I have ... after the most embarrassing consideration of all I have heard and seen taken upon myself in the exercise of my honest judgement to decide for myself ... I trust I have come to this decision with as little undue bias upon my mind as possible. Upon almost any other question, I should have been disposed to give up as much as possible my opinion to that of ministers, who are so much better able in general to judge of all the bearings of questions, but upon this, I could not have been satisfied without judging for myself upon the principle of the measure. I have been told that with such feelings, I should do my duty better by abstaining altogether from giving a vote. This I could not consent to, as I think it right, that, having those opinions as I have, I should not shrink from the expression of them as to the principle.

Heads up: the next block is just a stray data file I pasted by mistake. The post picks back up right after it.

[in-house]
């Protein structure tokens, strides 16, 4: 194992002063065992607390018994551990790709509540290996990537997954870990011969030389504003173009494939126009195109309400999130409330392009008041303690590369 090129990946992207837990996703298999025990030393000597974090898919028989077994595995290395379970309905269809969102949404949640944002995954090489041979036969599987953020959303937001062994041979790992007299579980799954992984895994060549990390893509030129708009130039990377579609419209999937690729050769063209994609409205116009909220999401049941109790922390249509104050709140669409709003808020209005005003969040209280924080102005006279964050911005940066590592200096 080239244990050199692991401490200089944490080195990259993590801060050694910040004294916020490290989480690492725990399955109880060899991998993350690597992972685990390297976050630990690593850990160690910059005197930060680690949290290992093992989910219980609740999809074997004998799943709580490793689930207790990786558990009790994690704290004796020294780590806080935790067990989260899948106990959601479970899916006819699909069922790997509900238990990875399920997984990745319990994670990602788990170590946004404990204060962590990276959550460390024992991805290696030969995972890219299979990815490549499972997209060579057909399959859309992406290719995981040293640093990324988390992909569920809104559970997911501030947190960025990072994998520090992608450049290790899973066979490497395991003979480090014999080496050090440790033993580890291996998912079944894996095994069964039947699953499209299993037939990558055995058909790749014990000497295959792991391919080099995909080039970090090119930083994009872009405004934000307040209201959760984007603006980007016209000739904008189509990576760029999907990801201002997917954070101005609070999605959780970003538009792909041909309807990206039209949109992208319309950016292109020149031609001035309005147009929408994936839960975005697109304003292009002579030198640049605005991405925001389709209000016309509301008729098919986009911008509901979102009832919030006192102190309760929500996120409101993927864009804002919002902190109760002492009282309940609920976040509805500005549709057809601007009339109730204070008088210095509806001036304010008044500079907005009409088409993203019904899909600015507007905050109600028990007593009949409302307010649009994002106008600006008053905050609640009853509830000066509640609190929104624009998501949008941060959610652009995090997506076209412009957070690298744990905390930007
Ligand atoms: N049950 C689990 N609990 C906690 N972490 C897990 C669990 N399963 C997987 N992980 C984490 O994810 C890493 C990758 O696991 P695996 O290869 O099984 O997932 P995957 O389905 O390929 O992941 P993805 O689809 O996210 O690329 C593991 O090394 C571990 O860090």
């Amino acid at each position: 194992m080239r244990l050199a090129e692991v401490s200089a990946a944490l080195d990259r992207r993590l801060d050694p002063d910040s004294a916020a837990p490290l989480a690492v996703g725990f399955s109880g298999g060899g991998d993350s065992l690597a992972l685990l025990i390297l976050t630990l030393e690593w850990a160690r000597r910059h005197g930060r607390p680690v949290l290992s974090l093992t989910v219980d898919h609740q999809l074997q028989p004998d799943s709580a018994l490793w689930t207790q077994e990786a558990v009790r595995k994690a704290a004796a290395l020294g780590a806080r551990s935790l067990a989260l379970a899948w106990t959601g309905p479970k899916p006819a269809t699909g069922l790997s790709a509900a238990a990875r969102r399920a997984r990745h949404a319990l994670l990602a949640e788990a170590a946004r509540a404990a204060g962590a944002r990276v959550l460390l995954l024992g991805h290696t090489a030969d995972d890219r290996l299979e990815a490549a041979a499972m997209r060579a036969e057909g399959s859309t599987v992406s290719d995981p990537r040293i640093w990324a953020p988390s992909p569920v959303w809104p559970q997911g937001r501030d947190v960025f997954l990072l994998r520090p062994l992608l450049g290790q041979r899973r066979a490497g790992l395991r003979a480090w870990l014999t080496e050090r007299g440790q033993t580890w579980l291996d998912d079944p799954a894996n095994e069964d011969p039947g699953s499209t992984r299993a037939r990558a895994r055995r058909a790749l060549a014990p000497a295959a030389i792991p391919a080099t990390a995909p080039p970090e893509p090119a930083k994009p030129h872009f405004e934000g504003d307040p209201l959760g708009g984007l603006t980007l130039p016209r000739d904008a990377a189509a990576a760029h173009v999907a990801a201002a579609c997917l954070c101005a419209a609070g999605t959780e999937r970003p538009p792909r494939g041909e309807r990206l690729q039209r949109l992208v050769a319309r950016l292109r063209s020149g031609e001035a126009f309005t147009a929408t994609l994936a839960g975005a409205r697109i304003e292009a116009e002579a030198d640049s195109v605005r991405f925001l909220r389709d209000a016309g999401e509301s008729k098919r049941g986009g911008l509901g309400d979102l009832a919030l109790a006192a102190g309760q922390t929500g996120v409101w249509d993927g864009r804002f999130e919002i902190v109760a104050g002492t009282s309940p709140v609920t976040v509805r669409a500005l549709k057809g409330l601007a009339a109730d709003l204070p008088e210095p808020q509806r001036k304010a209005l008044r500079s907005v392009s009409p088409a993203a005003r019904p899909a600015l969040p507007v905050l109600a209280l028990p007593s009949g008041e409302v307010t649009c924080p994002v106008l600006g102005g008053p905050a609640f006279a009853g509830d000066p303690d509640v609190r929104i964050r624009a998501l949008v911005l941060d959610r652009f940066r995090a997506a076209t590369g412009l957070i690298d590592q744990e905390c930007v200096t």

In the House, 12 Mar., he vouched for the worth of a Derby petition against relief in reply to the sneers of the Whig Lord George Cavendish, who said it had been got up among ‘the lower orders’ by the True Blue Club. He told his father that he was ‘much disposed to say a little more’ if Cavendish repeated ‘his violent feelings of opposition to the independent party in the county’, and they clashed again on this question, 23 Mar.4 He presented a hostile Rye petition, 13 Mar. 1829. The issue did not permanently alienate him from the ministry. He brought up petitions for relief from agricultural distress, 10, 12 Mar. 1830, but did nothing more in the House to advance that cause. He voted against the transfer of East Retford’s seats to Birmingham, 11 Feb., and paired against the enfranchisement of Birmingham, Leeds and Manchester, 23 Feb. He voted against Jewish emancipation, 17 May, and abolition of the death penalty for forgery, 7 June. He did not seek re-election for Rye in 1830, but tried to exploit anti-Catholic feeling in an attack on the Whitmore interest at Bridgnorth. His heavy defeat was reckoned to have cost him £10,000.5